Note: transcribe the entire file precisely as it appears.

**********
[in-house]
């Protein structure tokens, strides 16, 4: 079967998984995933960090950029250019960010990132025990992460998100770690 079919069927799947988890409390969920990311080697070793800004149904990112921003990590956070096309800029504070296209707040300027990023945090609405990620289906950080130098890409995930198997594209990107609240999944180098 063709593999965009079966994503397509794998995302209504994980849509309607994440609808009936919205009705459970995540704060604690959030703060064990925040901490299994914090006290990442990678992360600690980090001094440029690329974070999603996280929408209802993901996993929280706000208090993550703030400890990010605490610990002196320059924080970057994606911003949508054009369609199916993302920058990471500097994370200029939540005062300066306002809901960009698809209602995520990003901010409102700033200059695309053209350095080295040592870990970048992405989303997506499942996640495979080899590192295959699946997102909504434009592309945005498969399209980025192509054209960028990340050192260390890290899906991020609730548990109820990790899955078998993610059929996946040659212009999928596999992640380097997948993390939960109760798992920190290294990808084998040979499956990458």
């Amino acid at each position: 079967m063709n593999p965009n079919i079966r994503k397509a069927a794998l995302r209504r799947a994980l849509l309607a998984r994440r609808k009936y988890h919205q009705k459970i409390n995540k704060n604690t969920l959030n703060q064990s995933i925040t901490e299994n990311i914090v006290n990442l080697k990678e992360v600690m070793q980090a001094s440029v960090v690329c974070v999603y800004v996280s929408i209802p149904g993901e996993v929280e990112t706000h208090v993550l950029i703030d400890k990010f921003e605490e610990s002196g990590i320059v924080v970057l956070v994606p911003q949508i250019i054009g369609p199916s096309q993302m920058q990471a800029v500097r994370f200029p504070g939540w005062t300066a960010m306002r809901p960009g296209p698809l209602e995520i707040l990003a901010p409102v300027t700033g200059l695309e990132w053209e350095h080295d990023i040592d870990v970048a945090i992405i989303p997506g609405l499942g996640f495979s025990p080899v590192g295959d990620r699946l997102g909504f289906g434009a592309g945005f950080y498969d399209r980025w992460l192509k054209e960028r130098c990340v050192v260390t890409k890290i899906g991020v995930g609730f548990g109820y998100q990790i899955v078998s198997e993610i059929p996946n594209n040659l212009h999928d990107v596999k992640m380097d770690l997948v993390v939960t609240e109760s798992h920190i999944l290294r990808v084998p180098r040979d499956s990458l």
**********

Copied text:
[in-house]
């Protein structure tokens, strides 16, 4: 079967998984995933960090950029250019960010990132025990992460998100770690 079919069927799947988890409390969920990311080697070793800004149904990112921003990590956070096309800029504070296209707040300027990023945090609405990620289906950080130098890409995930198997594209990107609240999944180098 063709593999965009079966994503397509794998995302209504994980849509309607994440609808009936919205009705459970995540704060604690959030703060064990925040901490299994914090006290990442990678992360600690980090001094440029690329974070999603996280929408209802993901996993929280706000208090993550703030400890990010605490610990002196320059924080970057994606911003949508054009369609199916993302920058990471500097994370200029939540005062300066306002809901960009698809209602995520990003901010409102700033200059695309053209350095080295040592870990970048992405989303997506499942996640495979080899590192295959699946997102909504434009592309945005498969399209980025192509054209960028990340050192260390890290899906991020609730548990109820990790899955078998993610059929996946040659212009999928596999992640380097997948993390939960109760798992920190290294990808084998040979499956990458």
């Amino acid at each position: 079967m063709n593999p965009n079919i079966r994503k397509a069927a794998l995302r209504r799947a994980l849509l309607a998984r994440r609808k009936y988890h919205q009705k459970i409390n995540k704060n604690t969920l959030n703060q064990s995933i925040t901490e299994n990311i914090v006290n990442l080697k990678e992360v600690m070793q980090a001094s440029v960090v690329c974070v999603y800004v996280s929408i209802p149904g993901e996993v929280e990112t706000h208090v993550l950029i703030d400890k990010f921003e605490e610990s002196g990590i320059v924080v970057l956070v994606p911003q949508i250019i054009g369609p199916s096309q993302m920058q990471a800029v500097r994370f200029p504070g939540w005062t300066a960010m306002r809901p960009g296209p698809l209602e995520i707040l990003a901010p409102v300027t700033g200059l695309e990132w053209e350095h080295d990023i040592d870990v970048a945090i992405i989303p997506g609405l499942g996640f495979s025990p080899v590192g295959d990620r699946l997102g909504f289906g434009a592309g945005f950080y498969d399209r980025w992460l192509k054209e960028r130098c990340v050192v260390t890409k890290i899906g991020v995930g609730f548990g109820y998100q990790i899955v078998s198997e993610i059929p996946n594209n040659l212009h999928d990107v596999k992640m380097d770690l997948v993390v939960t609240e109760s798992h920190i999944l290294r990808v084998p180098r040979d499956s990458l």